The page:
The same year, their father imprisoned for calling Hitler the “scourge of God.”
A bishop at St. Lambert’s Church in Münster spoke against Nazi programs, including Gestapo terror, euthanasia, forced sterilization, and concentration camps, inspiring the White Rose movement.
Sophie became close to Eastern Front soldier Friedrich Hartnagel. In their letters, she vividly described German atrocities, especially the 1942 Battle of Stalingrad disaster.
White Rose members released six Nazi-critic pamphlets. Each booklet has a current-situation topic. The first leaflet, delivered at the end of June 1942, highlighted Nazi misdeeds and Germany’s future under Hitler.
The second leaflet addressed anti-Semitism, the third Hitler’s regime and atrocities, the fourth White Rose’s vow to oppose the Nazis, and the fifth the war’s conclusion and Nazi defeat.
Munich, Cologne, Berlin, Stuttgart, and Vienna received these brochures surreptitiously. Public venues have them, including colleges, businesses, and phone booths. This crew also painted anti-Nazi messages on walls and structures.
The quantity of leaflets disseminated is unclear but estimated at tens to hundreds of thousands. They pushed Germans to speak out and act against Nazi atrocities.
Kurt Huber’s sixth and last leaflet, released on February 21, 1943, focused on the German loss at Stalingrad. Though drafted, the seventh leaflet was the group’s previous statement.
Sixth and Last Leaflet by Sophie Scholl
Hans and Sophie came to the university early on February 18, 1943, with hundreds of pamphlets in suitcases. They padded to avoid notice.
And then, they went upstairs also carefully placed pamphlets on stairs, corridors, and the atrium in front of classrooms and halls. They wanted as many individuals as possible to find the flyers.
Sophie looked at the pamphlets and let them fall with a single touch as the school bell sounded. Other students entered the atrium as flyers flapped. They took the leaflets and read.
Jakob Schmid, a guard, halted them at the steps. He instantly approached and inquired what they were doing. Hans and Sophie shocked and scared but attempted to stay calm.
Hans tried to distract Jakob as Sophie hid the leaflets in her backpack. They attempted to persuade Jakob they weren’t doing anything wrong.
However, Jakob saw through it. They asked to accompany him to the security room immediately. Hans and Sophie realized their fate was dire. They recognized that finding the remaining pamphlets would make them state enemies and subject them to execution.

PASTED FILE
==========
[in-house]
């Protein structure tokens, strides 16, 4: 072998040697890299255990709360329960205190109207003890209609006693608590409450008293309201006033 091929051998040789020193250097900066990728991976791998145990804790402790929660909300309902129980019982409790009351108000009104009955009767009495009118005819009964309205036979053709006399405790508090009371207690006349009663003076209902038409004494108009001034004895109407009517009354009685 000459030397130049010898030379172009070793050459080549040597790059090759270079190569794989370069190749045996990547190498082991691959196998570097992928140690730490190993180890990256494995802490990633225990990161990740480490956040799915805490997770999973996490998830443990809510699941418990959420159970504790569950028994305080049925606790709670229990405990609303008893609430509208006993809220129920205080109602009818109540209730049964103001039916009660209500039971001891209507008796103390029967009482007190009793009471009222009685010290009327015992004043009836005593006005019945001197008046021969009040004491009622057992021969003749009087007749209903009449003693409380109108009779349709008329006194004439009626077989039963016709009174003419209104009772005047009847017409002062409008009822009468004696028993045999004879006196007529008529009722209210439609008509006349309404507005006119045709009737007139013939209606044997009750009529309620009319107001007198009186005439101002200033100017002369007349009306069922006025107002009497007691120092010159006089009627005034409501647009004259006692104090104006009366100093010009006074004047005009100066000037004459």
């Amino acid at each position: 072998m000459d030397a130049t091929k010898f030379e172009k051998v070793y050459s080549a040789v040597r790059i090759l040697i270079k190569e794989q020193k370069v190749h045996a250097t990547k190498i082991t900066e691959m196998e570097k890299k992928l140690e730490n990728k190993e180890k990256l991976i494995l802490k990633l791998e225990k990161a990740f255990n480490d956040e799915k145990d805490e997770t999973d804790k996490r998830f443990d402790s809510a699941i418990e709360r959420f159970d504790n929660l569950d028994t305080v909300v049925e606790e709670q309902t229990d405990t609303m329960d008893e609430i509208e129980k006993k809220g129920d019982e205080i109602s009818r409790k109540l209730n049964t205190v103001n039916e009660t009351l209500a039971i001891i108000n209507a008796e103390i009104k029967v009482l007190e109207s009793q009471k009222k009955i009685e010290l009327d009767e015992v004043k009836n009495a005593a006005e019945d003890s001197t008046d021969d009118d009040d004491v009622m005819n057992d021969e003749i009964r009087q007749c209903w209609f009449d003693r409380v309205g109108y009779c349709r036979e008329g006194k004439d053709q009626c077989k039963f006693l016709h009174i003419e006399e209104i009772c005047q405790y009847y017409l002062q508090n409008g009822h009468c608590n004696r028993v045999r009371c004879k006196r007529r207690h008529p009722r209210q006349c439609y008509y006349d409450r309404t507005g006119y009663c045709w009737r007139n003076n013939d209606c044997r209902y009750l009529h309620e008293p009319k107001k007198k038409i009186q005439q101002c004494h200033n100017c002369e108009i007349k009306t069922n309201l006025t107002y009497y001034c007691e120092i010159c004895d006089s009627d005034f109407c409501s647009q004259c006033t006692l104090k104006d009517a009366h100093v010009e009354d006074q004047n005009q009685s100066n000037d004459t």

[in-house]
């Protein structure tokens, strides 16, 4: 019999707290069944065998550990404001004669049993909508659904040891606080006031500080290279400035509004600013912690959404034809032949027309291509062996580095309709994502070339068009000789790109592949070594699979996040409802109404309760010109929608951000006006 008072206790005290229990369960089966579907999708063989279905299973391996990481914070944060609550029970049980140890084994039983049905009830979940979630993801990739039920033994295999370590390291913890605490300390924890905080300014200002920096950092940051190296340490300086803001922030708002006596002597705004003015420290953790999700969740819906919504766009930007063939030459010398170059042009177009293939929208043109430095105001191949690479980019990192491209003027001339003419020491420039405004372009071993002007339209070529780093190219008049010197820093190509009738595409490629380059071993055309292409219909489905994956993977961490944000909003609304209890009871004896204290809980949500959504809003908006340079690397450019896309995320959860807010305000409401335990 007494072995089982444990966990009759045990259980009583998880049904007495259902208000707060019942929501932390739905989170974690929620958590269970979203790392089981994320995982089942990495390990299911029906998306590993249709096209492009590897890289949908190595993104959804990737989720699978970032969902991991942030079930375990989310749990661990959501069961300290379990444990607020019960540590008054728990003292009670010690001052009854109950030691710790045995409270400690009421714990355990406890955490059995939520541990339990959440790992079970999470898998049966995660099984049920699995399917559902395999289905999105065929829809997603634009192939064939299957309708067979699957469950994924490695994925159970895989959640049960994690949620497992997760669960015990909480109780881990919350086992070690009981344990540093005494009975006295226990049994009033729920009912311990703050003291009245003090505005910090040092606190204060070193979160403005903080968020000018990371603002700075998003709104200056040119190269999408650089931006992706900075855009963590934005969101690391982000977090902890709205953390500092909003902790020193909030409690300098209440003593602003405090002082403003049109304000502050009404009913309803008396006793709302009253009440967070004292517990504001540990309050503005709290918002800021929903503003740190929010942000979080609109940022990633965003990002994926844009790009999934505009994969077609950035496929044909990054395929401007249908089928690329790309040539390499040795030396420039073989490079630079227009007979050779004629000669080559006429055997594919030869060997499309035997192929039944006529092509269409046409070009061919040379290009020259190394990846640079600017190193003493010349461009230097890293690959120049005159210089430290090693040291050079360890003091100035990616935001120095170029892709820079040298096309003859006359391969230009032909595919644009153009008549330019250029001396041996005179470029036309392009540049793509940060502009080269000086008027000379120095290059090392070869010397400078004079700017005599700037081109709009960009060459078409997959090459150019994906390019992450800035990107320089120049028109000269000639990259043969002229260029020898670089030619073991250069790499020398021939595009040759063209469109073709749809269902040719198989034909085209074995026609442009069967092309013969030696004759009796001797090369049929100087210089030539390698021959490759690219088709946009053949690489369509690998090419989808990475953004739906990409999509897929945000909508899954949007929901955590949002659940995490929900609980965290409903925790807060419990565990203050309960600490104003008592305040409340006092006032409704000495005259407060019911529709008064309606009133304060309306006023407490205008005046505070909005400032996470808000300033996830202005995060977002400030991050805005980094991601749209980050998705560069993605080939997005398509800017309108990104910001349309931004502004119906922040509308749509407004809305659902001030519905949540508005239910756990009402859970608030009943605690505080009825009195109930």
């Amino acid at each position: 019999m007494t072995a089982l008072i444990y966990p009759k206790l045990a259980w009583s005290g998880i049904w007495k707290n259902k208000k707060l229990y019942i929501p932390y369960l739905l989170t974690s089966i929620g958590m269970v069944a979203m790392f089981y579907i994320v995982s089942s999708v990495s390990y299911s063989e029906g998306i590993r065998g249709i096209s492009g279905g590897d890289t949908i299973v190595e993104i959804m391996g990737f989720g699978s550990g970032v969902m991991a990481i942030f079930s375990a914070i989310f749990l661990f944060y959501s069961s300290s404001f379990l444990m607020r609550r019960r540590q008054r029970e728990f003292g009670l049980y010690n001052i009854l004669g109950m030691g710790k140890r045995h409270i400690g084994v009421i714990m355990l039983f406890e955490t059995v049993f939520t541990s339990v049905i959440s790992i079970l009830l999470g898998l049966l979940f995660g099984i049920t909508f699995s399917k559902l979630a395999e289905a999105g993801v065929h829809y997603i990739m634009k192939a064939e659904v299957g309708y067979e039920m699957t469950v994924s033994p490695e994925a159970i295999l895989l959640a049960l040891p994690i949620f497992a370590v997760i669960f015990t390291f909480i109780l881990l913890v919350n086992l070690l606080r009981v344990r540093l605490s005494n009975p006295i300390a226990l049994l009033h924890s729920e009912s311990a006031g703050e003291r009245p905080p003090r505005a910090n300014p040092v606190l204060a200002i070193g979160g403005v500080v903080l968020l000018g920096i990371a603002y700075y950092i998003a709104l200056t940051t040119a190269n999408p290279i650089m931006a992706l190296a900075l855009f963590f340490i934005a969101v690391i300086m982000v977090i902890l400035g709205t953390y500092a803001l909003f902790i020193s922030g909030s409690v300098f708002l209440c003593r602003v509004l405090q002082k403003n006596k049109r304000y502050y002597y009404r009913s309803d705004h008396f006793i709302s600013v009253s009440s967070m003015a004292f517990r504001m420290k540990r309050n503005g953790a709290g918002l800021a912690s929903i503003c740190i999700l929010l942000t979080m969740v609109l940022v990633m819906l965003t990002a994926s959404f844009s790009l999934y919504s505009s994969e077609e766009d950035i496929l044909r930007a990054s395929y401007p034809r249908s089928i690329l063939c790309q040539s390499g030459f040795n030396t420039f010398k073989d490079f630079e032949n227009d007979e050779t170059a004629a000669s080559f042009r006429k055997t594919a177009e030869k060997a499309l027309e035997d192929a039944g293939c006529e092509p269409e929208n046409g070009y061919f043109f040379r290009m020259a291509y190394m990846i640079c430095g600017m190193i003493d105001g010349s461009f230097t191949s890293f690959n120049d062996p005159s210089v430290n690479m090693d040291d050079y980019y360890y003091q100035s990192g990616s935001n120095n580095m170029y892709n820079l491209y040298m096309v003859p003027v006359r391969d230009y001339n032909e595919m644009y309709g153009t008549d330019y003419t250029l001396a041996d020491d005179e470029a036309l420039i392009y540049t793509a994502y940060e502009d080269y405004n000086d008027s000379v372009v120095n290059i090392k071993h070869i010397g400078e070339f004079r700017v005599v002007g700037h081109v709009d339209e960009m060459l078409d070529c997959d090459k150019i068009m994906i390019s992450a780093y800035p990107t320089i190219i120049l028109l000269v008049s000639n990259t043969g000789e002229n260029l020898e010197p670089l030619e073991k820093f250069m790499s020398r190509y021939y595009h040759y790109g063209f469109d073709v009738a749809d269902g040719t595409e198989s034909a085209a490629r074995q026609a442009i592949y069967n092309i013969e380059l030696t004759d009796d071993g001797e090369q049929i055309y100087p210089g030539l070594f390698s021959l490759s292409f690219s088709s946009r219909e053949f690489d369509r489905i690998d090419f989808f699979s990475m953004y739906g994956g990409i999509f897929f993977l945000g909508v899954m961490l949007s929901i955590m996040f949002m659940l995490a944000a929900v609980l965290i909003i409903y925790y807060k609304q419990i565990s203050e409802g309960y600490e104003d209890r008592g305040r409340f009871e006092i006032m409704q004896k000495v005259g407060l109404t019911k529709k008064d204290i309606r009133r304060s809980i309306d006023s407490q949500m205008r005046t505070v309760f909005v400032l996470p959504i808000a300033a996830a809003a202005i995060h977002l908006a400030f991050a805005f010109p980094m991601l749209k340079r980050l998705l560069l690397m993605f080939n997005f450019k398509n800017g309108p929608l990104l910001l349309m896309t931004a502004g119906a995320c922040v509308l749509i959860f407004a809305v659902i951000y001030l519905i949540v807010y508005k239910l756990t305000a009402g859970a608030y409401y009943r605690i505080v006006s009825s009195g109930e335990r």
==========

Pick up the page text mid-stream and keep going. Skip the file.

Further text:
Hans and Sophie glanced as they approached the security room. They realized their battle may end. None of them regretted their acts. They thought their work was vital and proper.
Jakob discovered Sophie’s backpack with the remaining pamphlets in the security room. Senior detective Robert Mohr questioned them at the Gestapo after their arrest.
I acknowledge that my brother and I took these pamphlets to the institution in a bag seized after incarceration. We handed out flyers. “I estimated 1,500-1,800 leaflets,” Sophie acknowledged after their second question.
She shared a cell with Else Gebel, a political prisoner who admired the 21-year-old girl’s fortitude throughout questioning.
The Unjust Trial and Execution of Hans, Sophie, and Christoph Probst
Hans, Sophie, and Christoph Probst tried in a Nazi court presided over by Hitler’s fanatical jurist Roland Freisler at 10 a.m. on February 22, 1943.
This trial lacked justice. The defendants not allowed to explain the chronology or reasons.
They executed for high treason. After being transferred to Stadelheim Prison in Munich at 2 p.m., they guillotined at 5 p.m.
In “Sophie Scholl: The Final Days” (2005), jail guards let the three smoke before their deaths.
“Please, quickly!” the guard urged, handing Sophie a cigarette and lighter.
In April 1943, Alexander Schmorell, Kurt Huber, and Willi Graf captured as White Rose members. Graf executed later that year after Schmorell and Huber in July.
The sixth leaflet was smuggled from Germany to Allied soldiers in England. Millions of “German Leaflets: Manifesto of the Munich Students” produced and airdropped throughout Germany in 1943.